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Liver Failure/Cirrhosis/Portal Hypertension
Article first published online: 30 NOV 2011
Copyright © 2011 American Association for the Study of Liver Diseases
Volume 54, Issue 6, pages 2114–2124, December 2011
How to Cite
Weismüller, T. J., Kirchner, G. I., Scherer, M. N., Negm, A. A., Schnitzbauer, A. A., Lehner, F., Klempnauer, J., Schlitt, H. J., Manns, M. P. and Strassburg, C. P. (2011), Serum ferritin concentration and transferrin saturation before liver transplantation predict decreased long-term recipient survival. Hepatology, 54: 2114–2124. doi: 10.1002/hep.24635
Potential conflict of interest: Dr. Schlitt advises and is on the speakers' bureau of Roche and Novartis. He received grants from Wyeth.
This study was supported by the German Federal Ministry of Education and Research through the Integrated Research and Treatment Center—Transplantation (reference number: 01EO0802) to Hannover Medical School, Hannover, Germany.
fax: +49 511 532 4896
- Issue published online: 30 NOV 2011
- Article first published online: 30 NOV 2011
- Accepted manuscript online: 2 SEP 2011 09:29AM EST
- Manuscript Accepted: 2 AUG 2011
- Manuscript Received: 11 MAR 2011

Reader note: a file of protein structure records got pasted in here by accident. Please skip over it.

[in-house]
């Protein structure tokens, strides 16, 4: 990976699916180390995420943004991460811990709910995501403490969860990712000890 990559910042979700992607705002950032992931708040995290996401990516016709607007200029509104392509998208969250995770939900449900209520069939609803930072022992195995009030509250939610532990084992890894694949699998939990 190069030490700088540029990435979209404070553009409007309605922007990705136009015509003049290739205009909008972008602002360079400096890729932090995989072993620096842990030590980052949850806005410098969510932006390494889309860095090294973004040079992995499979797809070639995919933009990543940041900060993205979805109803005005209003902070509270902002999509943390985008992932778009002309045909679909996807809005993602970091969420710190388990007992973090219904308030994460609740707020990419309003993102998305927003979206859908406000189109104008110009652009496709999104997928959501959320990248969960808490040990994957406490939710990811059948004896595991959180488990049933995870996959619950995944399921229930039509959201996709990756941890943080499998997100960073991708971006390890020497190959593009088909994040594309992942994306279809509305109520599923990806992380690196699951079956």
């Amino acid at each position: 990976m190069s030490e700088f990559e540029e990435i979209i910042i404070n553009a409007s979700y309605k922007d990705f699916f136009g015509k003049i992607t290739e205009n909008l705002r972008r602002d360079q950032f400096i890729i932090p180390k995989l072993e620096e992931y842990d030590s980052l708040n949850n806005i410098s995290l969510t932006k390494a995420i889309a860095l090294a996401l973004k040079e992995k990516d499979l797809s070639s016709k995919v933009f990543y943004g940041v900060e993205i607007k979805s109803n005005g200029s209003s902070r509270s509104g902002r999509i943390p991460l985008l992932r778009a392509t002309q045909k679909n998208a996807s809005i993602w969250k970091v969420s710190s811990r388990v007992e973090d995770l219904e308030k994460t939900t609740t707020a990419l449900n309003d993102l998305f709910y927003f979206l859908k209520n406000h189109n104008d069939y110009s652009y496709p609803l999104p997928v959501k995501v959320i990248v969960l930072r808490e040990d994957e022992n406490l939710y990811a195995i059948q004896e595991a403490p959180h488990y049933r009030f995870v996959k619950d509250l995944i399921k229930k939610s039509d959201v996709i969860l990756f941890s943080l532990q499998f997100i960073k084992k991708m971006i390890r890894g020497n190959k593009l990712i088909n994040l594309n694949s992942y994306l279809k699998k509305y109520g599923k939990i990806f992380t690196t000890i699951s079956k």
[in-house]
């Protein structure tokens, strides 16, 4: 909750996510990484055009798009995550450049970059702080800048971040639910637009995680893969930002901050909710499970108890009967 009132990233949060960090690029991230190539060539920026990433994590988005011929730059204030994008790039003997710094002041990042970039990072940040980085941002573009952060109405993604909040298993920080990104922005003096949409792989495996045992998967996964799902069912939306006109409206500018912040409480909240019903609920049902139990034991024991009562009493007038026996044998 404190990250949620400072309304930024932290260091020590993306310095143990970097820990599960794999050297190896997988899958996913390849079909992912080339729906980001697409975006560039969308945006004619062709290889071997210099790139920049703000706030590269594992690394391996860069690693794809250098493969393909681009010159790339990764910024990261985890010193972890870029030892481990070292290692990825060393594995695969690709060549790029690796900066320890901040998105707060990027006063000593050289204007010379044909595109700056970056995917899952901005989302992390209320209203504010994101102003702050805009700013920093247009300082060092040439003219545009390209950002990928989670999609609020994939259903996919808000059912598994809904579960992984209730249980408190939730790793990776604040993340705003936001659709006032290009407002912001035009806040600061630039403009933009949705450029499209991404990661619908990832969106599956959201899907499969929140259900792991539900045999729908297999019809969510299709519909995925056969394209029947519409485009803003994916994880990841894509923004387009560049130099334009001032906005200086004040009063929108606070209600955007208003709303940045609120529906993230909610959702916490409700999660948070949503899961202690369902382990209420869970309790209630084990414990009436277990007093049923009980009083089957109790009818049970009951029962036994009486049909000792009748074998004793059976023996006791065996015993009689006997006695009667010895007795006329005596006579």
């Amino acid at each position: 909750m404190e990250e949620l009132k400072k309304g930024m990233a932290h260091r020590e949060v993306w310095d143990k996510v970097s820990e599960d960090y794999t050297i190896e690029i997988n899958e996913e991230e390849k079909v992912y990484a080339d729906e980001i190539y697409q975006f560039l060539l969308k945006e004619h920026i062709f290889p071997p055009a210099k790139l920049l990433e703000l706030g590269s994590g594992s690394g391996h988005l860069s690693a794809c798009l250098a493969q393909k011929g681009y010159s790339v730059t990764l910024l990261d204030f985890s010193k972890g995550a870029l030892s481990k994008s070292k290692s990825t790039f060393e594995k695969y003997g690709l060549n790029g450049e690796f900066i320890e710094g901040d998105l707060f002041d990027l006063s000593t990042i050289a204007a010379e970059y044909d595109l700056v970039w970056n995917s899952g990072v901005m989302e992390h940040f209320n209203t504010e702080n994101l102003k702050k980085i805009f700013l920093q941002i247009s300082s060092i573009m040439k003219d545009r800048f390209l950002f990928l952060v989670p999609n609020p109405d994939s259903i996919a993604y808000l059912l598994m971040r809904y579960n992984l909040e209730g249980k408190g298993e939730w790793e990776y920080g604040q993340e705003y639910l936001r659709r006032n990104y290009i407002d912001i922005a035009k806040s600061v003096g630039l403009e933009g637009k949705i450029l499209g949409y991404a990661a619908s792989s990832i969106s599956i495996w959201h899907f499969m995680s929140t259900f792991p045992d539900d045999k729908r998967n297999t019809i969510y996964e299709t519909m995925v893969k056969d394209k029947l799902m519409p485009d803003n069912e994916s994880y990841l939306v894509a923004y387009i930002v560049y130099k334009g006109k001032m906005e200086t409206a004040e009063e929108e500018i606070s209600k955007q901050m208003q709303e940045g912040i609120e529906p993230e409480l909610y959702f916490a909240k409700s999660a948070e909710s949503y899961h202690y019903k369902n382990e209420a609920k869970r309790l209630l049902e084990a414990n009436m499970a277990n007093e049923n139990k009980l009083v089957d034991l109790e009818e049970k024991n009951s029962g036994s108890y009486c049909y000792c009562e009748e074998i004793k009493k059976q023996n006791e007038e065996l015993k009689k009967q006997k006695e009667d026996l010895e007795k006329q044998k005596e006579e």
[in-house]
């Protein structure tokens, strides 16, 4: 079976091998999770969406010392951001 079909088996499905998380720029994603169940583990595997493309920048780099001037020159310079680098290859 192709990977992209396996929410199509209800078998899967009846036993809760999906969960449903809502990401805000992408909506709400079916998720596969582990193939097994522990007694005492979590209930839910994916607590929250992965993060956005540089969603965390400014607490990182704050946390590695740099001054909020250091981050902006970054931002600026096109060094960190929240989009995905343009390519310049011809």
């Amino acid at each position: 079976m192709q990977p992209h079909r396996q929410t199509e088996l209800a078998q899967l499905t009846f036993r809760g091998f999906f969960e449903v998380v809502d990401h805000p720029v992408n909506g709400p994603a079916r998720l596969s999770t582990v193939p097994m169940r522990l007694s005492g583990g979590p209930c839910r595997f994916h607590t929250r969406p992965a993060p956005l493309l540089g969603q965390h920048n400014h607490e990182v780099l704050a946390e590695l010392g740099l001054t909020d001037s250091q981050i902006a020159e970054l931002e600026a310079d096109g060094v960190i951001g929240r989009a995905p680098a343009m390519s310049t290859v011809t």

Serum ferritin (SF) concentration is a widely available parameter used to assess iron homeostasis. It has been described as a marker to identify high-risk patients awaiting liver transplantation (LT) but is also elevated in systemic immune-mediated diseases, metabolic syndrome, and in hemodialysis where it is associated with an inferior prognosis. This study analyzed whether SF is not only a predictor of liver-related mortality prior to LT but also an independent marker of survival following LT. In a dual-center, retrospective study, a cohort of 328 consecutive first-LT patients from Hannover Medical School, Germany (2003-2008, follow-up 1260 days), and 82 consecutive LT patients from Regensburg University Hospital, Germany (2003-2007, follow-up 1355 days) as validation cohort were analyzed. In patients exhibiting SF ≥365 μg/L versus <365 μg/L prior to LT, 1-, 3-, and 5-year post-LT survival was 73.3% versus 81.1%, 64.4% versus 77.3%, and 61.1% versus 74.4%, respectively (overall survival P = 0.0097), which was confirmed in the validation cohort (overall survival of 55% versus 83.3%, P = 0.005). Multivariate analyses identified SF ≥365 μg/L combined with transferrin saturation (TFS) <55%, hepatocellular carcinoma, and the survival after LT (SALT) score as independent risk factors for death. In patients with SF concentrations ≥365 μg/L and TFS <55%, overall survival was 54% versus 74.8% in the remaining group (P = 0.003). In the validation cohort, it was 28.6% versus 72% (P = 0.017), respectively. Conclusion: SF concentration ≥365 μg/L in combination with TFS <55% before LT is an independent risk factor for mortality following LT. Lower TFS combined with elevated SF concentrations indicate that acute phase mechanisms beyond iron overload may play a prognostic role. SF concentration therefore not only predicts pre-LT mortality but also death following LT. (HEPATOLOGY 2011;)